EdgeConneX ramps up cloud access in Memphis

cloud data center
EdgeConneX partners with Comcast Business and Megaport to enable local on ramp services to the major cloud providers in Memphis. (Pixabay)

Working with Comcast Business and Megaport, EdgeConneX has launched local cloud on-ramp services for enterprises in the Memphis area.

By partnering with Comcast Business and Megaport, Memphis businesses now have local access to the major cloud platforms, including Amazon Web Services, Microsoft Azure, Google Cloud, Oracle Cloud, Alibaba Cloud.

Dedicated cloud on-ramp services give organizations the ability to bypass the public cloud while also offering improved latency, guaranteed performance levels and a higher level of security.

By working with companies such as EdgeConneX, which is an early pioneer in the use of edge data centers, users can also reduce the overall cost of accessing the cloud.

RELATED: EdgeConneX fuels service providers of all stripes with data centers at the edge

In a previous interview with FierceTelecom, EdgeConneX CEO Randy Brouckman said the industry was in the midst of the third wave for the edge and data centers. The first wave, which started around 2013, helped decrease buffering by more than 25% while also decreasing abandonment of video viewing by almost 86%, according to Brouckman.

The second wave started to ramp up in 2015 when the cloud providers started making moves to get closer to enterprises at the edge. Moving the cloud closer edge via the cloud providers' on ramps can reduce latency by 50% to 85% versus using the internet to access the cloud. Brouckman said there's also a reduction in cost because enterprises no longer need to buy private line circuits to big cloud instances.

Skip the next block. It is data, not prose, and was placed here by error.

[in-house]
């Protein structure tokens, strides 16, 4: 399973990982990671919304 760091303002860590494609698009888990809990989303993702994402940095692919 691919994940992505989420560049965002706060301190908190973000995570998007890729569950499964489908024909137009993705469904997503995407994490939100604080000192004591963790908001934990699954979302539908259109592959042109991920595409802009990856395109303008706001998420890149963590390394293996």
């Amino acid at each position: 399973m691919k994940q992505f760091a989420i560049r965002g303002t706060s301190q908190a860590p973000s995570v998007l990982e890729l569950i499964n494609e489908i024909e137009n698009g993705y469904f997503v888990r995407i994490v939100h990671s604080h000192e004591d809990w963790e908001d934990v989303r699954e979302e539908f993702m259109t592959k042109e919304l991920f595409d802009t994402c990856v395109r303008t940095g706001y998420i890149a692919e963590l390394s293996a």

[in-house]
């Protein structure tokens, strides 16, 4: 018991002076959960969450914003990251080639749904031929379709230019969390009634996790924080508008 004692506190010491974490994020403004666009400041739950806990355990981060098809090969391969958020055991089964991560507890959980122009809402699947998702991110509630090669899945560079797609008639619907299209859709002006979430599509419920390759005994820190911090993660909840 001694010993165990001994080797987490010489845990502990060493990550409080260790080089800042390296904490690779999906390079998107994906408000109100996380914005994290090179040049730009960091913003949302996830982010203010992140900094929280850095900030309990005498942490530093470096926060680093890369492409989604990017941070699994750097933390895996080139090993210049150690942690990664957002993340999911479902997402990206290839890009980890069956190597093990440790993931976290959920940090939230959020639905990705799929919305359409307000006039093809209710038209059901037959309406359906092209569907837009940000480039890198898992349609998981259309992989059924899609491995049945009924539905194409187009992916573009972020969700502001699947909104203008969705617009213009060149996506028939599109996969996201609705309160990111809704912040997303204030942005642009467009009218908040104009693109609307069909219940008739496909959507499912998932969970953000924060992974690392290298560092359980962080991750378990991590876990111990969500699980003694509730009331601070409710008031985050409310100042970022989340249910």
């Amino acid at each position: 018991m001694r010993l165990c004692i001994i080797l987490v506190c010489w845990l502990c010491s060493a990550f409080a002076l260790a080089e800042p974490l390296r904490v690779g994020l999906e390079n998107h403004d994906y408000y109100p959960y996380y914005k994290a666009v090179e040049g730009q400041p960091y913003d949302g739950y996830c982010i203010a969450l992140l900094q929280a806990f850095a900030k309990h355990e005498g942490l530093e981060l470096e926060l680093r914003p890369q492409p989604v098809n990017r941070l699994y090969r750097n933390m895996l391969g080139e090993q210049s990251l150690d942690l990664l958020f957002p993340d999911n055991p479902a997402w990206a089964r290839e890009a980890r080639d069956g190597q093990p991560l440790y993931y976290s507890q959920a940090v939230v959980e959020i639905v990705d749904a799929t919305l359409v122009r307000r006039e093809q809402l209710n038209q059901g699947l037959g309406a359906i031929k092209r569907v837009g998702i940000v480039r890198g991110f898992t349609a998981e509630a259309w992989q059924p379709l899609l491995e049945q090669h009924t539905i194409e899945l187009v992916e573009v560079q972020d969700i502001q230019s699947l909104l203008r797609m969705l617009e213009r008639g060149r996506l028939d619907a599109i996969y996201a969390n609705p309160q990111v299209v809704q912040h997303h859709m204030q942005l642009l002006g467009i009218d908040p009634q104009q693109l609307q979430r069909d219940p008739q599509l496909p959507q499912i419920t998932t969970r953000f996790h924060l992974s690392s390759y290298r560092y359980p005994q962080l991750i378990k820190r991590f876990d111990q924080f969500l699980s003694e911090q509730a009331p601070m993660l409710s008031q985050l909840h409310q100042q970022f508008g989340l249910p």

The third edge wave, which is exemplified by the Memphis partnership, is localized cloud deployments. The third wave is comprised of cloud enabled services where bigger instances of the cloud and special purpose clouds—gaming clouds, AR/VR type clouds and AI type clouds—need to be more local or approximate to where the services are being created or consumed, Brouckman said.

The third wave, which was well underway by the middle of last year, also provides the fuel behind internet of things services, connected vehicles and autonomous vehicles.

The cable industry in particular has been a valuable partner for EdgeConneX due to the number of fiber lit buildings it has. EdgeConneX has Comcast Business anchored in 17 of its data center facilities.

Amazon Web Services and Microsoft have both put on ramps into EdgeConneX's facilities while Google has peered with it. EdgeConneX announced a partnership with Colt Technology Services last year.

Megaport, which uses software-defined networking (SDN) to enable customers to connect to the cloud service providers, is making its multi-cloud access solution available to customers from within the EdgeConneX Memphis data center. Working through Megaport, local Memphis enterprises can connect to the cloud providers from one location with support for multiple workloads across the various cloud environments.

With Megaport Cloud Router, which is Megaport's virtual router service, customers can create on-demand cloud-to-cloud connections that support multi-cloud interoperation.

"EdgeConneX has provided a boost to the growing Memphis business climate with this cutting-edge technology investment," said Regina Whitley, from the Greater Memphis IT council, in a statement. "This is a big breakthrough for Memphis, as our businesses no longer have to look to major tech-towns for cloud connectivity."

EdgeConneX was founded in 2010, and then it proceeded to build its first 23 data centers in 24 months, which were mainly 1 or 2 megawatts each. Herndon, Virginia-based EdgeConneX now has 40 data centers that are operating in 31 markets across North America, South America and Europe. It also owns 222 small points-of-presence inside of office buildings and at the same time has provided hyperscale providers with more than 100 megawatts of space.